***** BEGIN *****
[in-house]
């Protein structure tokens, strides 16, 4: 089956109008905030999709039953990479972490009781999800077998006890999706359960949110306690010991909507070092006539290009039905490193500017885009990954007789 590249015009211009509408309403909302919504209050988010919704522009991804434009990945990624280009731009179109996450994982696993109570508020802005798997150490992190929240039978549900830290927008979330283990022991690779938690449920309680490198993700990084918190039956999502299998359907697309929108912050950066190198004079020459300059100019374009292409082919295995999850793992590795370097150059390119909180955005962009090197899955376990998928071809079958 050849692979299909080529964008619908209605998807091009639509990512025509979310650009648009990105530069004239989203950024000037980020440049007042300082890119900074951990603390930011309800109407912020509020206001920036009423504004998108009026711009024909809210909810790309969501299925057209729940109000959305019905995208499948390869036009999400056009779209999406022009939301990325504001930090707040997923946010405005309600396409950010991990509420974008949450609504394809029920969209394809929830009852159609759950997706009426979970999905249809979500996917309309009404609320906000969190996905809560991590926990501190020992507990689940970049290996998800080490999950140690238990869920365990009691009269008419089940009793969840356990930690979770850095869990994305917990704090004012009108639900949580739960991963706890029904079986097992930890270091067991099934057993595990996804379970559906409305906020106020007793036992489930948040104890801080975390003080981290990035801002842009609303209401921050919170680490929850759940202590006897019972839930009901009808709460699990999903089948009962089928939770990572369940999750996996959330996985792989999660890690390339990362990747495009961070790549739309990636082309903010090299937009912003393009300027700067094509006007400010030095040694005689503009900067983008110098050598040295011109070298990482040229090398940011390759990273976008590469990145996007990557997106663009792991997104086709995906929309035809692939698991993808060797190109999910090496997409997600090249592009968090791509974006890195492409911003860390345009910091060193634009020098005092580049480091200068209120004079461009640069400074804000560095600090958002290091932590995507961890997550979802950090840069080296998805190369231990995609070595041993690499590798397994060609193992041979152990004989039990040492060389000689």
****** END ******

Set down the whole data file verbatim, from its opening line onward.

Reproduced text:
[in-house]
């Protein structure tokens, strides 16, 4: 089956109008905030999709039953990479972490009781999800077998006890999706359960949110306690010991909507070092006539290009039905490193500017885009990954007789 590249015009211009509408309403909302919504209050988010919704522009991804434009990945990624280009731009179109996450994982696993109570508020802005798997150490992190929240039978549900830290927008979330283990022991690779938690449920309680490198993700990084918190039956999502299998359907697309929108912050950066190198004079020459300059100019374009292409082919295995999850793992590795370097150059390119909180955005962009090197899955376990998928071809079958 050849692979299909080529964008619908209605998807091009639509990512025509979310650009648009990105530069004239989203950024000037980020440049007042300082890119900074951990603390930011309800109407912020509020206001920036009423504004998108009026711009024909809210909810790309969501299925057209729940109000959305019905995208499948390869036009999400056009779209999406022009939301990325504001930090707040997923946010405005309600396409950010991990509420974008949450609504394809029920969209394809929830009852159609759950997706009426979970999905249809979500996917309309009404609320906000969190996905809560991590926990501190020992507990689940970049290996998800080490999950140690238990869920365990009691009269008419089940009793969840356990930690979770850095869990994305917990704090004012009108639900949580739960991963706890029904079986097992930890270091067991099934057993595990996804379970559906409305906020106020007793036992489930948040104890801080975390003080981290990035801002842009609303209401921050919170680490929850759940202590006897019972839930009901009808709460699990999903089948009962089928939770990572369940999750996996959330996985792989999660890690390339990362990747495009961070790549739309990636082309903010090299937009912003393009300027700067094509006007400010030095040694005689503009900067983008110098050598040295011109070298990482040229090398940011390759990273976008590469990145996007990557997106663009792991997104086709995906929309035809692939698991993808060797190109999910090496997409997600090249592009968090791509974006890195492409911003860390345009910091060193634009020098005092580049480091200068209120004079461009640069400074804000560095600090958002290091932590995507961890997550979802950090840069080296998805190369231990995609070595041993690499590798397994060609193992041979152990004989039990040492060389000689």